Tuesday, September 20, 2011

Words That Keep Me Going!

I am not big into sayings but I love this one and think of it often when I am struggling!

(Source: A sign from Umstead 100 Mile Endurance Run)


Wednesday, September 14, 2011

EricG's Running Tips #24 Get Some Balls

My first ball!
Post run care is important. Stretching, ice baths, massage and so on. I wish I could get a massage every day, especially from my rock star massage therapist Noelle. Massage therapy however, is expensive and time consuming. So the next best thing is self massage right?

There are a number of tools geared to help make self massage more effective.  These include crazy vibrating things which I think are useless, The Stick and the Foam Roller. I am sure there are others but these are the ones I have used. I find The Stick to have very little impact because it's difficult to get leverage and it has too much flex. The one area I have found some success are on my calves. The Foam Roller works great but on limited areas as well, working best on my quads, hips and IT areas (I think because I can apply the most pressure). I like the black one in the foam roller link because I think the white version is too soft.

Roll me under your feet
Two of my most consistent problem areas are my glutes/sciatic pain and my feet.   What you need to do to massage these areas is...........GET SOME BALLS.  

I recall when running my first marathon, one of my co-workers Jordan, who happened to be a 2:50 marathoner told me to get a tennis ball after experiencing pain in my arches and butt.  I did and found it helped somewhat.  I would roll my feet on the ball or sit on it while at my desk working, or home watching TV.  In fact, I still have the original 2001 tennis ball in a drawer in my desk.  That however is where Penn stays.  I just don't find I can get enough pressure with all the give in my old friend.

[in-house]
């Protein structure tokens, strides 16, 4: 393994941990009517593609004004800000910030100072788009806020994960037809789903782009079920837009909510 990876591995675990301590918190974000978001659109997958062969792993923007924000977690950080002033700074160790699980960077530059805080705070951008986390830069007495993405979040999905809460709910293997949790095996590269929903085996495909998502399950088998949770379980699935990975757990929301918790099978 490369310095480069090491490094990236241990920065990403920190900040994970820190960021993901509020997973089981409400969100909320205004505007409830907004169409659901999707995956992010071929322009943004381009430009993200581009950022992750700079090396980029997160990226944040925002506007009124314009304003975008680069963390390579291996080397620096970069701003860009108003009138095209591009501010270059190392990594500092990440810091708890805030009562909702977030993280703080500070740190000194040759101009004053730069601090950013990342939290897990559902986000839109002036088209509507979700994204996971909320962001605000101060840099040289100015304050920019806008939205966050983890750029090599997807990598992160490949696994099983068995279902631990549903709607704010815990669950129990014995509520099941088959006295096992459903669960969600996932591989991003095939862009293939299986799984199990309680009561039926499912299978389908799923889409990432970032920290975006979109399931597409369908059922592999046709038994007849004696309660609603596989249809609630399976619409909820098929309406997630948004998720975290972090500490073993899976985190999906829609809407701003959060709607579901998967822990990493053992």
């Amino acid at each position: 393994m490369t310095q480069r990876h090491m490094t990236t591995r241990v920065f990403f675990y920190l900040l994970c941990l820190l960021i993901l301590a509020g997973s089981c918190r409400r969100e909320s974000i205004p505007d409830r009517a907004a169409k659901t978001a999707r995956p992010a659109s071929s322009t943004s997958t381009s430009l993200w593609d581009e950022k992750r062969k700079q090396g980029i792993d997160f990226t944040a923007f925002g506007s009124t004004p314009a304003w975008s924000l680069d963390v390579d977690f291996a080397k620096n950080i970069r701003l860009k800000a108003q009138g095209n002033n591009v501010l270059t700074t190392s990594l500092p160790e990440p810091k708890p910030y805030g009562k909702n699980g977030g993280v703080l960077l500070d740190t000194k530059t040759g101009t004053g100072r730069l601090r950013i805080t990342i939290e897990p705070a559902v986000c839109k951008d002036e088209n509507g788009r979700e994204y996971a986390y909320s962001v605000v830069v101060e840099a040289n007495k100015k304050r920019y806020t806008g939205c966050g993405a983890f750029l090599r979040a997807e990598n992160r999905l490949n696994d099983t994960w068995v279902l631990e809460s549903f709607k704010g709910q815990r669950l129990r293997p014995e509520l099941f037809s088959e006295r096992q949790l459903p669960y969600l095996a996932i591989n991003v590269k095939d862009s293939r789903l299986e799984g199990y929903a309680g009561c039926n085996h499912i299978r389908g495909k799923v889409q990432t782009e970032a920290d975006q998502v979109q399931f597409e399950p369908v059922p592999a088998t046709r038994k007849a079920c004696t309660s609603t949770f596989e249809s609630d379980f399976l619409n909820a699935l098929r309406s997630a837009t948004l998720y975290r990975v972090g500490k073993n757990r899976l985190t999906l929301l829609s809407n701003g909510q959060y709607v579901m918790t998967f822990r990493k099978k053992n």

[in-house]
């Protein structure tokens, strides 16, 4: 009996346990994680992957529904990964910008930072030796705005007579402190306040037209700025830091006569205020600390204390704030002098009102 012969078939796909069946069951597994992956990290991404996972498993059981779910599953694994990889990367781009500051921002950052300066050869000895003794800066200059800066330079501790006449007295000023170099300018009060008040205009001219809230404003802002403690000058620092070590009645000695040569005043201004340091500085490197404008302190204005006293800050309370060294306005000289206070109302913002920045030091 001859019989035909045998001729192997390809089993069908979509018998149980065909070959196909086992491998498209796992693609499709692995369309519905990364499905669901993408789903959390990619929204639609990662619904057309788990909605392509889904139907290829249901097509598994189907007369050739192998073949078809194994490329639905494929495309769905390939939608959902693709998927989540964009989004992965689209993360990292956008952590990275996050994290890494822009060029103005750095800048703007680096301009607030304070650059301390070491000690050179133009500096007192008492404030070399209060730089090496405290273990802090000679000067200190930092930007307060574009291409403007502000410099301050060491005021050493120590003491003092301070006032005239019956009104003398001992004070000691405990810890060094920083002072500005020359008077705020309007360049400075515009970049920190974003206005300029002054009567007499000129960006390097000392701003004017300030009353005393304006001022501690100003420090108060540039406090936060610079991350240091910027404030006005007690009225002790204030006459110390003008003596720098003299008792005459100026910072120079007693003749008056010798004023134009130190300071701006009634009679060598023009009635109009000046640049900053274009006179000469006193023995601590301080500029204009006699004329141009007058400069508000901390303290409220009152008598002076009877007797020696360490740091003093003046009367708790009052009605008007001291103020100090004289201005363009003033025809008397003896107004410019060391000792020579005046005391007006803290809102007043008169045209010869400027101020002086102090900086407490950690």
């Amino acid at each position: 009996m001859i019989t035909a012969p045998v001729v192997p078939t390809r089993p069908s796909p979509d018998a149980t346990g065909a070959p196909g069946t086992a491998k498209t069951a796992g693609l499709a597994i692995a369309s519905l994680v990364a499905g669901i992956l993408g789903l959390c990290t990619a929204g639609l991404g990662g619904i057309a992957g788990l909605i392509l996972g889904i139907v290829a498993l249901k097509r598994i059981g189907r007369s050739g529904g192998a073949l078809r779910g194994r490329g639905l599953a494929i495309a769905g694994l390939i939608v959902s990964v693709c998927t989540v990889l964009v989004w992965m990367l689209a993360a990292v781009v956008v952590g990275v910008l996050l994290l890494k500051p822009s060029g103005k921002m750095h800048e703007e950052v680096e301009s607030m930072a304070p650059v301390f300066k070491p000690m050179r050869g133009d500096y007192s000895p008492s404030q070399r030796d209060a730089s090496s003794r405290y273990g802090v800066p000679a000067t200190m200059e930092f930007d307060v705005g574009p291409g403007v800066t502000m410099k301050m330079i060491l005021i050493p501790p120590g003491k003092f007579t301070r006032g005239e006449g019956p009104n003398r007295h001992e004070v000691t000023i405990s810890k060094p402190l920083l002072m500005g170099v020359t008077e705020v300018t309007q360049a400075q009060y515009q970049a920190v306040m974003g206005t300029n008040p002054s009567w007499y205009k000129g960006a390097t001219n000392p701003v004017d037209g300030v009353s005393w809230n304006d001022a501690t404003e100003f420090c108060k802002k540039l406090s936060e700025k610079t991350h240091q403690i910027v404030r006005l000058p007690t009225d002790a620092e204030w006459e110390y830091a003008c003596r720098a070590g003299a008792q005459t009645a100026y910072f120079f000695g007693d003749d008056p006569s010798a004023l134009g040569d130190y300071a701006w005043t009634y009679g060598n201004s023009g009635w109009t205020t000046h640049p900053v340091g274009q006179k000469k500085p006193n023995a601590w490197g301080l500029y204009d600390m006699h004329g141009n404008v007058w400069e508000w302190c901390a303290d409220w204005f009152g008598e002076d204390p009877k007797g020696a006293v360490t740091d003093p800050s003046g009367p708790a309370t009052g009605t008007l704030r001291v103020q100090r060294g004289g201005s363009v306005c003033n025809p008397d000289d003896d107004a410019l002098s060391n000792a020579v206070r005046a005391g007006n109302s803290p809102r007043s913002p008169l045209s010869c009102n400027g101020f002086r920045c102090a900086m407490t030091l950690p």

Put me under your butt cheek
Now it's all about Rawlings and Titleist.  Roll your feet on a golf ball and you will experience pain pleasure like never before.  Place two baseballs under your butt cheeks while laying on the floor and simply work it out? WOW!!!  I have found this to be the best form of self massage for these areas.  Again, while I think massage therapy with the right therapist is the most reliable alternative, these tricks have helped me with maintenance between sessions.  By the way, Noelle is the one who told be to drop Penn and get some new balls.

Thanks Noelle.  Peace

Tuesday, September 6, 2011

Catskill 155 - Part 2 Thoughts From A Friend (Guest Post)

My friend and author of this post, Matt!
A long time ago I took an anthropology class in college. My favorite discussion was about what draws us to watching sports. What excites us about a 70 yard touchdown pass? A grand slam? Those crazy gymnasts in the Olympics? The crazier members of Cirque du Soleil? The underlying answer was that we humans enjoy watching other humans do things that we simply cannot do.